by Morris Singer, BHC Young Leadership Committee member
My job with the Young Leadership Committee of the Boston-Haifa Connection is to develop meaningful opportunities for young lawyers and law students in Boston and Haifa to learn from each other, develop professionally, and use our professional skills to help others. This kind of collaboration strengthens individual connections between Boston and Haifa lawyers and enhances our own sense of identity as one professional group with diverse geographical backgrounds.
Over the course of the week, we engaged numerous young adults in the Connection through face-to-face meetings. It was quite a busy schedule. Nanny Balas, who is my counterpart in Haifa and works with young lawyers there, has joined me in Boston this week for meaningful conversations with committed supporters and newcomers alike.
On Tuesday, Nanny and I met with Professor William Berman, who runs the Housing Clinic at Suffolk University Law School and facilitates a legal clinic exchange between Suffolk and the University of Haifa Faculty of Law. The meeting was attended by Bostonians who participated in the exchange in two of the three years it has sent law students to Haifa. Nanny had an opportunity to learn about the impact Haifaim and Bostonians have had on both legal communities over the past few years.
Professor Berman shared one story of the impact, which I will repeat here. A few years ago, a law student from Haifa came to Boston on the clinic exchange and worked in the Juvenile Defenders Clinic while at Suffolk. She was surprised to find that children were sumarily shackled in the courtroom during delinquency proceedings. Her work and research while in Boston led to the clinic making courtroom shackling of children a priority.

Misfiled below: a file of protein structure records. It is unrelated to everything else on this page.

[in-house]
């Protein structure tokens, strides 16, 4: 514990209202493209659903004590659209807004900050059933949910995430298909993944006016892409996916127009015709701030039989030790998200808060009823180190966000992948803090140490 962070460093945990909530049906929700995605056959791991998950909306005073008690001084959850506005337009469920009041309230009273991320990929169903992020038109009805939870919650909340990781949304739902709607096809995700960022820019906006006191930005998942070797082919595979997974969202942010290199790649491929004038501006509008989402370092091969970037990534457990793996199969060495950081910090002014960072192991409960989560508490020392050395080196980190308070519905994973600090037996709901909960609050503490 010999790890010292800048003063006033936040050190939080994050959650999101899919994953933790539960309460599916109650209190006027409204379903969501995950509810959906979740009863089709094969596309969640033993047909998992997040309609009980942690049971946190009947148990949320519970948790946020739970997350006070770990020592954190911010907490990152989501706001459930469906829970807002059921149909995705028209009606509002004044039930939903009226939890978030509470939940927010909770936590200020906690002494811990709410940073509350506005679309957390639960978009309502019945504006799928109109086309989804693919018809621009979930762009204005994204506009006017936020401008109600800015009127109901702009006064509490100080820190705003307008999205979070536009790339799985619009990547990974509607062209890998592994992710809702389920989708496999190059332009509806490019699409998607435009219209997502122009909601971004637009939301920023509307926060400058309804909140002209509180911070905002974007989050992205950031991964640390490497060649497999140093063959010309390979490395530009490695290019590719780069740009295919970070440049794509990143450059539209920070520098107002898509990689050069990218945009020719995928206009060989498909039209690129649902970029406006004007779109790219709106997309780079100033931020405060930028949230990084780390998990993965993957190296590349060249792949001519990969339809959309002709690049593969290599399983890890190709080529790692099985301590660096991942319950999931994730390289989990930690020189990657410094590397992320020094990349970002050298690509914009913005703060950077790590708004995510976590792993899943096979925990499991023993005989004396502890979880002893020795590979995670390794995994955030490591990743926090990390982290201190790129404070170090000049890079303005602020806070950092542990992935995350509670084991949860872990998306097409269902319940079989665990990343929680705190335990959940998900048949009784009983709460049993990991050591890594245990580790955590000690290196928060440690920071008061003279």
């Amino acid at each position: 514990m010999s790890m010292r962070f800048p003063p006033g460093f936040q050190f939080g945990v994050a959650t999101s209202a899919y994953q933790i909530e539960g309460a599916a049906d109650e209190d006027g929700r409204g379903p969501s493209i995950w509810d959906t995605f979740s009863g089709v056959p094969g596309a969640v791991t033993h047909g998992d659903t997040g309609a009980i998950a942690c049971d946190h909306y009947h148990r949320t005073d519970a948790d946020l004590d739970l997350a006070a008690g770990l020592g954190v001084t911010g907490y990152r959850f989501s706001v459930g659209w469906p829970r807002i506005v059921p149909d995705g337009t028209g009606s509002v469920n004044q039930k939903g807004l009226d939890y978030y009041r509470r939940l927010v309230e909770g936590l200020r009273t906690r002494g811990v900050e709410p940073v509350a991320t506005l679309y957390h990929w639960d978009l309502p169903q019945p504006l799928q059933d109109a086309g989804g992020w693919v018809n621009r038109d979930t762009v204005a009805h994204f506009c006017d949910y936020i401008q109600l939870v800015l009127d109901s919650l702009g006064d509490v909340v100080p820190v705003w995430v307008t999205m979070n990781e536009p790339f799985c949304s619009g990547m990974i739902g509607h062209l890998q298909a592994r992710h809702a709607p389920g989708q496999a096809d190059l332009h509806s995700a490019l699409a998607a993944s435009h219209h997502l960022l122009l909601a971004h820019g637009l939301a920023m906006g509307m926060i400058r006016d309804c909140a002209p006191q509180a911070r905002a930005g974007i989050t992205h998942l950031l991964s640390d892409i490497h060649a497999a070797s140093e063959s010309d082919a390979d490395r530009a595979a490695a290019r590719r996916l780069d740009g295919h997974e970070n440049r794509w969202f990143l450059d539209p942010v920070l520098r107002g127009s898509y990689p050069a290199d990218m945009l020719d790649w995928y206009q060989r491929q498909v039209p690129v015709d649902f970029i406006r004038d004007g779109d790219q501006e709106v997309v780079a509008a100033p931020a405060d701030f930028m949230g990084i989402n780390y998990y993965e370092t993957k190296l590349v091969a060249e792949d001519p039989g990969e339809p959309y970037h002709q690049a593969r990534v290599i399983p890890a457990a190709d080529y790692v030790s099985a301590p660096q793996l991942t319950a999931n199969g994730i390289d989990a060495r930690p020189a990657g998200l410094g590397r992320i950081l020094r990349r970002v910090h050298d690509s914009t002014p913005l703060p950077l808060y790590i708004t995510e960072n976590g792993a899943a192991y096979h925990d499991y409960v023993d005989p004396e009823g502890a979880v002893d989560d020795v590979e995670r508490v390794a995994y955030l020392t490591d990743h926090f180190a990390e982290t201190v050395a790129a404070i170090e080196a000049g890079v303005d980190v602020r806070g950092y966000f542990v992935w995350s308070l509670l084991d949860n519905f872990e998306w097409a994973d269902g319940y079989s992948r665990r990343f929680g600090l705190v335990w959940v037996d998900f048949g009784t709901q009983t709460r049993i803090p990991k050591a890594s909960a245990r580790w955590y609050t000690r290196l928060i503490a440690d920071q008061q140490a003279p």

When I joined the clinic while a law student at Suffolk, I was encouraged by my professor to raise the issue in court, which I did. I later joined a team of students at the clinic who addressed the issue head-on. We were victorious. Now, with exceptions where needed, children are not shackled during these proceedings.
We owe this victory in part to an opportunity made possible by the Boston-Haifa Connection. This is the kind of legal thinking that takes place when we exchange ideas with our friends in Haifa and think beyond the bounds of our own legal system. Here, the partnership between Boston and Haifa law students and lawyers brought about tangible social change, and we grew as a community from our connection.
The September mission has been a chance to get others excited about our growth together. The face-to-face connections have been paramount. When my friends in Boston meet the dynamic young leaders who are here from Haifa, they know that what we are doing is truly special. It seems like everyone wants to be involved.
This week is the fourth time that our Young Leaders have joined face-to-face since we started our work. In the spirit of the Hebrew word ‘mifgash,’ our meetings have been inspirational and have provided lasting momentum. Each time we get together, we transcend our own expectations for what we can accomplish. There is a continual feeling of progress.
Additionally, we become a more cohesive group. I have benefited personally and professionally from my connection to Nanny. I am always learning from her. She is one of the most committed and hard-working people I know, in both cities. My work with Nanny has been an occasion to grow as an individual, and I know from what I am hearing that she has touched everyone she has met in Boston. I am proud and humbled to have worked closely with her for a year now, and this week in Boston especially. I am glad that our work together is only just beginning.
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